US12/145,670 2008-06-23 2008-06-25 Host-centric method for automobile collision avoidance decisions Active 2031-06-13 US8244458B1 (en)

Priority Applications (2)

Application Number Priority Date Filing Date Title
US12/144,019 US8095313B1 (en) 2008-06-23 2008-06-23 Method for determining collision risk for collision avoidance systems
US12/145,670 US8244458B1 (en) 2008-06-23 2008-06-25 Host-centric method for automobile collision avoidance decisions

Applications Claiming Priority (1)

Application Number Priority Date Filing Date Title
US12/145,670 US8244458B1 (en) 2008-06-23 2008-06-25 Host-centric method for automobile collision avoidance decisions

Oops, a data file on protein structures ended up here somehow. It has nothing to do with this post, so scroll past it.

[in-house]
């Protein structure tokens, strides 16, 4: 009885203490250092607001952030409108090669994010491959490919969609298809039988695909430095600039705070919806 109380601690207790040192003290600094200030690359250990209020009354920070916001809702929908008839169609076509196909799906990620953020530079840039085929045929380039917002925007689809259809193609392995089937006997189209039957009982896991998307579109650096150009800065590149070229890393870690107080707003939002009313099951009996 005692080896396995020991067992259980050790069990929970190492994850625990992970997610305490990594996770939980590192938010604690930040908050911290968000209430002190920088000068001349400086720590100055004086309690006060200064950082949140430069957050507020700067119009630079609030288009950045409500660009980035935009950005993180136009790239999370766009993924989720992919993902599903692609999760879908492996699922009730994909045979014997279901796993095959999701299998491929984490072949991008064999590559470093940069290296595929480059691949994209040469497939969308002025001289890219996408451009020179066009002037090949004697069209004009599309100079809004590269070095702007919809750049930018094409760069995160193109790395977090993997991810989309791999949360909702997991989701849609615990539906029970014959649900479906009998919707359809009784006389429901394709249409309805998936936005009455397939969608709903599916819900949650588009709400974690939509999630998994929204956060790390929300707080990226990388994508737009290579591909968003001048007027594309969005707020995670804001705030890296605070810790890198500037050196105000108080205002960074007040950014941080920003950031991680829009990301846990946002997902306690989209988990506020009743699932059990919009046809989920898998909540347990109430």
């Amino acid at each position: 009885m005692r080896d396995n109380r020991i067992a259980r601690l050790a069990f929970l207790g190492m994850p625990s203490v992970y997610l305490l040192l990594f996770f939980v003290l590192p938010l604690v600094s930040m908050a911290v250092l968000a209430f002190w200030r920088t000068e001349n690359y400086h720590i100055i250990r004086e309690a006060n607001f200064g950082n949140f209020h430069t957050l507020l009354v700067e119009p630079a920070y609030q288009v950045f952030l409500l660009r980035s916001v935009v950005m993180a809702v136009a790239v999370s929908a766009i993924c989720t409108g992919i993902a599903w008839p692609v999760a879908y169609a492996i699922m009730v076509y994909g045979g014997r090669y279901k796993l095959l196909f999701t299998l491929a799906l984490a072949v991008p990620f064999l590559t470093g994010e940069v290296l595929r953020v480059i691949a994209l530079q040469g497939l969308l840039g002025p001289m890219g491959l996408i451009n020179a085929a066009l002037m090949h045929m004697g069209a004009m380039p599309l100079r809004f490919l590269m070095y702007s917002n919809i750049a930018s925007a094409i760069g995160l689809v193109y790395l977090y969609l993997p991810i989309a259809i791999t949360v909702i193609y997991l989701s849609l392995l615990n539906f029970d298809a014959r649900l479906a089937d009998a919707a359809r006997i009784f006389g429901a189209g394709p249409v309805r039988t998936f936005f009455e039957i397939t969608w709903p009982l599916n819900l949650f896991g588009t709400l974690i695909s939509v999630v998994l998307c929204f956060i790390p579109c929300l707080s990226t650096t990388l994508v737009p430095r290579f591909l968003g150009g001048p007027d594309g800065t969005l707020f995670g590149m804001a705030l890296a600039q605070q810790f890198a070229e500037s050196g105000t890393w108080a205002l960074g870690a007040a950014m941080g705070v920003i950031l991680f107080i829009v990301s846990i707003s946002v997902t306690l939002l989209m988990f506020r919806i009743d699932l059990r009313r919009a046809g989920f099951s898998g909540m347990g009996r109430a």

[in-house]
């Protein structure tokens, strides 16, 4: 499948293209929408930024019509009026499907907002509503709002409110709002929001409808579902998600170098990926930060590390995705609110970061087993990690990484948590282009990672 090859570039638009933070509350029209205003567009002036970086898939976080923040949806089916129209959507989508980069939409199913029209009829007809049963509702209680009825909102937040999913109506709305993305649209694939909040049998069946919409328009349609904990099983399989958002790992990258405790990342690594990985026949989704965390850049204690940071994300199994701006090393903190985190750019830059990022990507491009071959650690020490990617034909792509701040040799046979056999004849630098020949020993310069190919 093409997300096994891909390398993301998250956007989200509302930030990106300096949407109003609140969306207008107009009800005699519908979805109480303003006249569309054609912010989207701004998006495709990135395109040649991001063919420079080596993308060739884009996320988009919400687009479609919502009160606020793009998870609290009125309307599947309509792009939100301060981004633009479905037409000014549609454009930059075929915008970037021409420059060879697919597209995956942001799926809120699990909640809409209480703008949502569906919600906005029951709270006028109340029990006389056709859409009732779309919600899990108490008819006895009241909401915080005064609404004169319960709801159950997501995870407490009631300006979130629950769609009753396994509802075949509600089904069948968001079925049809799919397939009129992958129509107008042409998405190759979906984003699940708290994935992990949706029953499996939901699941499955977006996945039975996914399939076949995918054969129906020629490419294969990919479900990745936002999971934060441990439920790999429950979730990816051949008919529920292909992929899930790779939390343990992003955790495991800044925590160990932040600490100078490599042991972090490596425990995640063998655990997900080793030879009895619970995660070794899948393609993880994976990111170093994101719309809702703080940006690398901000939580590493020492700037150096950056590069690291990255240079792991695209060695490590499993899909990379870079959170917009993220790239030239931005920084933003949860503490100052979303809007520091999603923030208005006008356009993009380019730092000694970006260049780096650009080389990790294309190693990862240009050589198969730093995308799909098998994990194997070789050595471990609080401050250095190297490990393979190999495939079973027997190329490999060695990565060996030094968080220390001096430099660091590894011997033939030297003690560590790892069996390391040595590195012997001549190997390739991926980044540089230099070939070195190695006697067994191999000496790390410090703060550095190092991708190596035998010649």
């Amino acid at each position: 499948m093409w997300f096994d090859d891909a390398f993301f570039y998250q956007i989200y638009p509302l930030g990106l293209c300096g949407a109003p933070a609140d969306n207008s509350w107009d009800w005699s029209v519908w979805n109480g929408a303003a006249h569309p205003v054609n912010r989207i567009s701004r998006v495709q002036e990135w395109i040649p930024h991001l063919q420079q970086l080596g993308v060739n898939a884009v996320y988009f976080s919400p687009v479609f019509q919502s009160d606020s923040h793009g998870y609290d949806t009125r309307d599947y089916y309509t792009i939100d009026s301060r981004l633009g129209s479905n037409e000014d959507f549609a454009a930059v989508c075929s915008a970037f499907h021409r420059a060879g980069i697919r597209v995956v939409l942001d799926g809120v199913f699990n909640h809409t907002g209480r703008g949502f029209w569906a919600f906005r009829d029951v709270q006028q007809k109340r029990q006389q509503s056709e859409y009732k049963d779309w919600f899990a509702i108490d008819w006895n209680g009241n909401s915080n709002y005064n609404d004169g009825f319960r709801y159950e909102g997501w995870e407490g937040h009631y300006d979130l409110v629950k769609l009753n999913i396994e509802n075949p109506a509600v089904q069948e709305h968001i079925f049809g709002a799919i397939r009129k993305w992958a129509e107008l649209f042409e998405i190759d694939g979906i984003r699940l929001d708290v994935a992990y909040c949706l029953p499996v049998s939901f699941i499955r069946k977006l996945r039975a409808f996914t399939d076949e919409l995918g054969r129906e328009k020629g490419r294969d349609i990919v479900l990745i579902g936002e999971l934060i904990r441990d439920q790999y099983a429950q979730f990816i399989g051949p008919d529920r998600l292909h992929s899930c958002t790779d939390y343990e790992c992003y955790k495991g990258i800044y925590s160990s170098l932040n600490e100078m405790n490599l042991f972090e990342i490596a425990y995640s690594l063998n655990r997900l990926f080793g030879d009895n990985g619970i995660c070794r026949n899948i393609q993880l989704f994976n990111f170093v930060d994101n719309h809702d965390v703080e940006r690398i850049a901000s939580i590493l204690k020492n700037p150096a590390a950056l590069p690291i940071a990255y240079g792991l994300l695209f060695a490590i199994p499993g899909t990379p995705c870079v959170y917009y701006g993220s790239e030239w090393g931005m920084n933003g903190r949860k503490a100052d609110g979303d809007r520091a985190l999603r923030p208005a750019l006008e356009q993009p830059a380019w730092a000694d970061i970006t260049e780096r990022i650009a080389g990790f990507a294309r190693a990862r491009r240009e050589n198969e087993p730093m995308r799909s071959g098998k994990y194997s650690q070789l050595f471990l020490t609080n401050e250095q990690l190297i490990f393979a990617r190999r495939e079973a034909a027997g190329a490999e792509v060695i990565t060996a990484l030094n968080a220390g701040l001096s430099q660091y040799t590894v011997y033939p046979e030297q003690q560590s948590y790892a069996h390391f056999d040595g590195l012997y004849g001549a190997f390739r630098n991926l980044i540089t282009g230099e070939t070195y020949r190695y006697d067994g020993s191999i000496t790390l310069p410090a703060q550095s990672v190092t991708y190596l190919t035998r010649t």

Related Parent Applications (1)

Application Number Title Priority Date Filing Date
US12/144,019 Continuation-In-Part US8095313B1 (en) 2008-06-23 2008-06-23 Method for determining collision risk for collision avoidance systems

Publications (1)

Publication Number Publication Date
US8244458B1 true US8244458B1 (en) 2012-08-14

Family

ID=46613555

Family Applications (1)

Application Number Title Priority Date Filing Date
US12/145,670 Active 2031-06-13 US8244458B1 (en) 2008-06-23 2008-06-25 Host-centric method for automobile collision avoidance decisions

Country Status (1)

Country Link
US (1) US8244458B1 (en)

Cited By (14)

* Cited by examiner, † Cited by third party
Publication number Priority date Publication date Assignee Title
US20120235853A1 (en) * 2009-11-27 2012-09-20 Toyota Jidosha Kabushiki Kaisha Collision avoidance apparatus